Today we remember…some with sadness in their hearts, some with smiles. And more often, both….
Lets start with a story…
It was a busy morning at the clinic, and at approximately 8:30 a.m., an elderly gentleman arrived to have stitches removed from his thumb. He stated that he was in a hurry as he had an appointment at 9:00 a.m. I took his vital signs and had him take a seat, knowing it would be over an hour before a doctor would be able to see him.
He was looking at his watch and, since I was not busy with another patient at the moment, I decided to evaluate his wound. On exam, it was well healed, so I talked to one of the doctors, got the needed supplies to remove his sutures and redressed his wound.
While taking care of his wound, we began to engage in conversation. I asked him if he had another doctor’s appointment this morning, as he was in such a hurry. The gentlemen told me no, that he needed to go to the nursing home to eat breakfast with his wife. I then inquired as to her health. He told me that she had been there for a while and that she had Alzheimer Disease.
As we talked, and I finished dressing his wound, I asked if she would be worried if he were a bit late. He replied that she no longer knew who he was, that she had not recognized him in five years now.
I was surprised and asked him, “And you still go every morning, even though she doesn’t know who you are?”
He smiled as he patted my hand and said, “She doesn’t know who I am, but I still know who she is.”
Remembrance means many things….
We come to know who God is through relationships. Spirit’s basic method of communicating It’s self is not the “saved” individual, the rightly informed believer, or even a person with a career in ministry, but the journey and bonding process that Mystery initiates in community: in marriages, families, friends, tribes, nations, schools, organizations, churches and centers who are seeking to participate in God’s love, maybe without even consciously knowing it.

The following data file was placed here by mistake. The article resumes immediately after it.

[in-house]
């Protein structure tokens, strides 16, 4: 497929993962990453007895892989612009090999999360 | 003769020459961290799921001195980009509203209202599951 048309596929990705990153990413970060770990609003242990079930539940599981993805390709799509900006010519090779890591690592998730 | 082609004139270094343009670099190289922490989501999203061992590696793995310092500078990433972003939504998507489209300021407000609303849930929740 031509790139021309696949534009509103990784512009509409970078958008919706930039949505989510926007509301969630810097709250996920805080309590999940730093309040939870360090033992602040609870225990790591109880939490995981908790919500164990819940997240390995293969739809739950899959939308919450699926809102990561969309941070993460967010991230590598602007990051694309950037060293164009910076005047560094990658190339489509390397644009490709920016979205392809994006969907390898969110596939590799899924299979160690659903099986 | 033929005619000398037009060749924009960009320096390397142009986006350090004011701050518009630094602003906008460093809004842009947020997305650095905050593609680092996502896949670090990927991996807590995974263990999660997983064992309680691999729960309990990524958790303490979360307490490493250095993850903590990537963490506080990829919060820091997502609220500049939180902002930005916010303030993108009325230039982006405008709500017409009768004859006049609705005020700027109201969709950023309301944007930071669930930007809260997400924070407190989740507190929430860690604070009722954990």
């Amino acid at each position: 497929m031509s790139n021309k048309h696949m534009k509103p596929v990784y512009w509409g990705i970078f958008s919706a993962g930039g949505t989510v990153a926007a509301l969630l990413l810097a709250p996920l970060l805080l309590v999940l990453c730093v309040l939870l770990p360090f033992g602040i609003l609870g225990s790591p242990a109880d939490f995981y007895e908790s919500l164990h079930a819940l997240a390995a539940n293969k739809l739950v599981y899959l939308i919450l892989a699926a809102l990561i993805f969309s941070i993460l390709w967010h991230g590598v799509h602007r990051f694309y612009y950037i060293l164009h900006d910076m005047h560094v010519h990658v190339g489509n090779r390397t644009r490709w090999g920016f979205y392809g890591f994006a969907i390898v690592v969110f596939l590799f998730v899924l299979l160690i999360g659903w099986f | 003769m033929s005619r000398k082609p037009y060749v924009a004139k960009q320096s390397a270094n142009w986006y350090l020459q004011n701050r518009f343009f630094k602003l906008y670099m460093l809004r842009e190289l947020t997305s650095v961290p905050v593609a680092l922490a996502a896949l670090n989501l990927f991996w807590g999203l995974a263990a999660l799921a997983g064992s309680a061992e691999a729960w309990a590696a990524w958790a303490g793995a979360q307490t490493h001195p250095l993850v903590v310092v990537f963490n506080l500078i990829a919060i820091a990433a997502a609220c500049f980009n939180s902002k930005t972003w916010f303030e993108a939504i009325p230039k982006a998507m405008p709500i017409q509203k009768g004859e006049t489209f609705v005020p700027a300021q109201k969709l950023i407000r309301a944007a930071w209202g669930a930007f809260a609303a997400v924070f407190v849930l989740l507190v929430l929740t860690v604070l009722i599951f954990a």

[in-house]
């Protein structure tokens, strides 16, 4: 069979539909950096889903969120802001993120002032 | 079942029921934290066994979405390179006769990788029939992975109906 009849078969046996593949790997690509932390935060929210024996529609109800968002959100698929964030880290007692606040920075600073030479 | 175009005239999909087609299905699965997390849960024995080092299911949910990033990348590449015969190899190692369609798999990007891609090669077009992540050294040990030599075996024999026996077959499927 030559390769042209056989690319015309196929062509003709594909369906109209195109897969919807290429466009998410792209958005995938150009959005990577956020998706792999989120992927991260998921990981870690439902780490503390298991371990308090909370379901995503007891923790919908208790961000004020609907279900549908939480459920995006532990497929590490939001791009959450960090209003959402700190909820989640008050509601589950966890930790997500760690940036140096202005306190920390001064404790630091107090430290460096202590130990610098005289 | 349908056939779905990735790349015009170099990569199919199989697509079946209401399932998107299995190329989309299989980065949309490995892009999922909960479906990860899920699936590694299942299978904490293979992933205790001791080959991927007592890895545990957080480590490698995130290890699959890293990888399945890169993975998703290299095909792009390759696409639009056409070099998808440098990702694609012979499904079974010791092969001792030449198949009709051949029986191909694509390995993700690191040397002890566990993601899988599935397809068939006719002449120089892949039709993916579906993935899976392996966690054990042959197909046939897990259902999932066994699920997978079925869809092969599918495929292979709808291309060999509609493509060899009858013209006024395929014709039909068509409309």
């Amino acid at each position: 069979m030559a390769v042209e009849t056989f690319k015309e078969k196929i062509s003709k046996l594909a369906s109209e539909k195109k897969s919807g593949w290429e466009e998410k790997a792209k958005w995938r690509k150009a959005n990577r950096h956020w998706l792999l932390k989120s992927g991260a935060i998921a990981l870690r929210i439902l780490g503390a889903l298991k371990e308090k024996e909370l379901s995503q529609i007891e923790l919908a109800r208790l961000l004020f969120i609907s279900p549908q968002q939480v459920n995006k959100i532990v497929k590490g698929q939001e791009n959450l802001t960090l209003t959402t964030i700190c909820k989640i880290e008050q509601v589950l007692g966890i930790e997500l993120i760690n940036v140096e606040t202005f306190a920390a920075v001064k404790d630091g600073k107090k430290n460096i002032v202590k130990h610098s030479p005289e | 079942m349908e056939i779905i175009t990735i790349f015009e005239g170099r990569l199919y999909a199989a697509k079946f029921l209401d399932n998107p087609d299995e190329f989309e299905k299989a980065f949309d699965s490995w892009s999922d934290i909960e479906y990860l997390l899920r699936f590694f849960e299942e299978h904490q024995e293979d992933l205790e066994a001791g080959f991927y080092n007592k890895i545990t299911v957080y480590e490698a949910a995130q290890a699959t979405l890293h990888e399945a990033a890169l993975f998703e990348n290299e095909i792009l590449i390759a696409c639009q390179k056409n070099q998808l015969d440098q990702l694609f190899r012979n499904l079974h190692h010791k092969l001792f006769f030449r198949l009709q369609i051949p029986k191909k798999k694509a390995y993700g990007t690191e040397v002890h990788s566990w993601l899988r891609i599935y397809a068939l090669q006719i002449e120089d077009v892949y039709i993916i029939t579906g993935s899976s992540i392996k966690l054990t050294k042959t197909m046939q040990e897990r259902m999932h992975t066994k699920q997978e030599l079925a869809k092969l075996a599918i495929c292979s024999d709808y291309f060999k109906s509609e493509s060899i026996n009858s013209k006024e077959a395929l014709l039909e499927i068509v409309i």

Our relationships are the bond that hold us together, in all times…the good and the not-so-good.
Peacemaking, forgiveness, and reconciliation are not some kind of ticket to heaven later. They are the price of peoplehood—the signature of heaven—now.
We have been talking about relationships in many forms these past weeks, with the 10 ‘words’, with the 5 love languages…all relationship stuff. Did you notice?
Our Wayshower, Jesus, taught us, by example, the importance of relationships. His first vision of church is so simple we missed it: where “two or three are gathered in my name” (Matthew 18:20), I am with you.
We are forming relationships right here, in this Community of like-minded people. And these same relationships help us in unspoken ways through the days and weeks. We may not know it or even realize how the family we have here aids us on the journey. But they do….we do!
The goal of the spiritual journey is to discover and move toward connectedness and relationship on ever new levels. We may begin by making connections with family and friends, with nature and animals, and then grow into deeper connectedness.
That’s what all this talk about getting to know who you are, you-yourself, is about. For as you know yourself, you are better equipted to know, really know, others.
And as we connect with others, we can and will experience this full connectedness as union with God.